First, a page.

As expected, the Joliet IAM union membership rejected Caterpillar's offer today.
My guess is this strike could be a really long one unless the union finds a way to give in gracefully. And someday they will attempt to do just that.
Caterpillar Strikers Reject Revised Contract Offer has the updated story about the vote to stay on strike:
"JOLIET, Ill.—Strikers at a Caterpillar plant here, preparing for a long fight, overwhelmingly voted to reject a
slightly revised contract offer from the world's largest maker of
construction and mining equipment.
About 81% of the 620 people who
voted at a meeting of the local branch of the International Association
of Machinists and Aerospace Workers, known as the IAM, rejected the
offer, following the advice of IAM leaders. That was down from a 94%
rejection rate at a vote in late April, just before the union went on
Caterpillar tweaked its offer last week after mediators tried to find
a compromise, but strikers said the changes were minimal. Several
strikers said after the vote that they expected a long struggle.
Steve Jones, an IAM district official, said after the
vote that the union had told Caterpillar it was ready to resume
negotiations. He said the company told him it saw no reason for a
meeting. A Caterpillar spokesman said the company would release a
statement later Wednesday."
I've often wondered why unions encourage their members to do dumb things. But they do.
I've also wondered why members do dumb things even though their union leaders encourage them to do so.
In any event, the Joliet Cat strikers will continue to lose pay unless and until they accept an offer from the company.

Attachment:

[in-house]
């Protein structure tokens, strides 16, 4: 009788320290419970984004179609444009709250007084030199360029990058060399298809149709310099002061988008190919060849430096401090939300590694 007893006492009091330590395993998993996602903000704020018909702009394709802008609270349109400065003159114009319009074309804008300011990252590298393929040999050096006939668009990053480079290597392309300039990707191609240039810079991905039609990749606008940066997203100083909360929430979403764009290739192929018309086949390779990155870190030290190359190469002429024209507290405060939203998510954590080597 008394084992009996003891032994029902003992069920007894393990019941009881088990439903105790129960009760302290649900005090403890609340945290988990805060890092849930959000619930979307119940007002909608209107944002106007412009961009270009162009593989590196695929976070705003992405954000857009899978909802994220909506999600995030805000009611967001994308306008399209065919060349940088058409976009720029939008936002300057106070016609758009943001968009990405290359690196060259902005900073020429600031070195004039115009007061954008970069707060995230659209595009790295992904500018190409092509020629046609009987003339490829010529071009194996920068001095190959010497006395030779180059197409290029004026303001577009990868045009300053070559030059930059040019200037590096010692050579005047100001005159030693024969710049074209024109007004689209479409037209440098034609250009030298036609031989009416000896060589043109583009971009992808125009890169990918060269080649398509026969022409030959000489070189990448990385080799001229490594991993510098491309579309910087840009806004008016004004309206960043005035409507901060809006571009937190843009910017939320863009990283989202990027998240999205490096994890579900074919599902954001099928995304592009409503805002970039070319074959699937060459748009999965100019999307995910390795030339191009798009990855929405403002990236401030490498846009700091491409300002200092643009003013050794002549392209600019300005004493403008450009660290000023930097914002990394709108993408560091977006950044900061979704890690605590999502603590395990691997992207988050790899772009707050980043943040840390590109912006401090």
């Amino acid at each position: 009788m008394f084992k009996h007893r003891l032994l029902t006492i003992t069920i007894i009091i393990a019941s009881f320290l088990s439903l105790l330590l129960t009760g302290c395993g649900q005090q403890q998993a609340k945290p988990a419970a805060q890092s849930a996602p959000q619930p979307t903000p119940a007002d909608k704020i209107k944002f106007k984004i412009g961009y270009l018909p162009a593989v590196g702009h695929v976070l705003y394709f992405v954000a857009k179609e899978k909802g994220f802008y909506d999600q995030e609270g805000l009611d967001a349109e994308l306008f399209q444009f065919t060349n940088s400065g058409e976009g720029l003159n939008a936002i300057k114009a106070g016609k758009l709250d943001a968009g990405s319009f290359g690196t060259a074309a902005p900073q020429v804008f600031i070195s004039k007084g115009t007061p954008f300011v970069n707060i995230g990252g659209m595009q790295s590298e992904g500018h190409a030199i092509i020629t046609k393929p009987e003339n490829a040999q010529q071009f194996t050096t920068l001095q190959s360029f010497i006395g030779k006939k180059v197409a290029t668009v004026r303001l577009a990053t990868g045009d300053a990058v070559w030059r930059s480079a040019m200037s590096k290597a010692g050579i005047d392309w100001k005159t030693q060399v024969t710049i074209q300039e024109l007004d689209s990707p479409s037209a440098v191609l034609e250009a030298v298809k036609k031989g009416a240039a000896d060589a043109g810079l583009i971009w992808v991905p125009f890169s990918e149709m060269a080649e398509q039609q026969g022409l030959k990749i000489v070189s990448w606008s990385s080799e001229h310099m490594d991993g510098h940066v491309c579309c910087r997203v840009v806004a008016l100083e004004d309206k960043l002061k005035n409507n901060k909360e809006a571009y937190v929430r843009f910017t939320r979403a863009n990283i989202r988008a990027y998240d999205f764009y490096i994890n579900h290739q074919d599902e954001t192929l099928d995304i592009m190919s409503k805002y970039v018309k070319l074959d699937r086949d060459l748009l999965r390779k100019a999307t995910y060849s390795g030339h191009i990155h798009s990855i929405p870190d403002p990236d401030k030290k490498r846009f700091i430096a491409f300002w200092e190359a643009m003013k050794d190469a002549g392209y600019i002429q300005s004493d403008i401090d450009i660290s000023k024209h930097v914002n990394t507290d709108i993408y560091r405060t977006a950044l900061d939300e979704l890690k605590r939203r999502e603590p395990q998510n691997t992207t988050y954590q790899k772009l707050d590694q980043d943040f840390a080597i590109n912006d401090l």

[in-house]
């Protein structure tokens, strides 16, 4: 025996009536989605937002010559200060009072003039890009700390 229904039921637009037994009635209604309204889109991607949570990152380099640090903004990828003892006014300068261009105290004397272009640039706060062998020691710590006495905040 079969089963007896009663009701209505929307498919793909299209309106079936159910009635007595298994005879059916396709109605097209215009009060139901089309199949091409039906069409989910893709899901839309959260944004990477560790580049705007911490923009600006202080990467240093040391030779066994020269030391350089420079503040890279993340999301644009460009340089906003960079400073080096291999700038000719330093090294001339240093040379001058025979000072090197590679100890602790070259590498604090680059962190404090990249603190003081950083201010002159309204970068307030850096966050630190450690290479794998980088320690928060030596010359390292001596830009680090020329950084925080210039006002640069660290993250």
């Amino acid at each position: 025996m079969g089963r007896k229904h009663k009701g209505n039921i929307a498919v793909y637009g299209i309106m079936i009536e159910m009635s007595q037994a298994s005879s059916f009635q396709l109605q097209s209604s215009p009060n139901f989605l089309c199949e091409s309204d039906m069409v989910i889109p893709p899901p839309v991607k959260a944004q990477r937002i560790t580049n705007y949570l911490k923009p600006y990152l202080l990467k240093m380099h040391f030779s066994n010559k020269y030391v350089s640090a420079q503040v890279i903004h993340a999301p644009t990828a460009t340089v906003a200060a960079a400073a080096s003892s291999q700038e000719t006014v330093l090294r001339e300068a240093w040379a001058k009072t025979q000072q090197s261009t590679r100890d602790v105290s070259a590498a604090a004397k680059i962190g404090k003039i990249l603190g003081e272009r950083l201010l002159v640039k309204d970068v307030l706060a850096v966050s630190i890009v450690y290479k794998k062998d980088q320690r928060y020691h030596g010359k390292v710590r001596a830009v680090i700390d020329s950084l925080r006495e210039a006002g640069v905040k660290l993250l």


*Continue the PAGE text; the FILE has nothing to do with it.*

Meanwhile, I'll be willing to bet the ranch that the offer the union and employees eventually accept, whenever it occurs, will be a huge net loser for employees who take the time to compare (1) total lost pay from the time of the strike's inception until the employees return to work to (2) the total money differential in pay granted by the company between the first offer that was rejected and the eventual one that's accepted.
It always happens that way. Always.
Then the union leadership either declares victory anyway or talks about how hard they tried and how badly the employees were screwed by Caterpillar. Still, the employees lose.
What a strange world where high pay and high unemployment only cause union officials to mislead their membership into taking and then staying on the wrong road economically.
But even more strange is the fact that the membership follows.
Oh well, it's a free country except for the Caterpillar union members who would like to return to work instead of getting $150 weekly to picket and take charity from the church to feed their families.
But neither the union nor the Illinois labor laws permit or even encourage such reasonable behavior.
And for those who would like to return to work, their fellow union members would threaten their safety if they started to cross the picket line.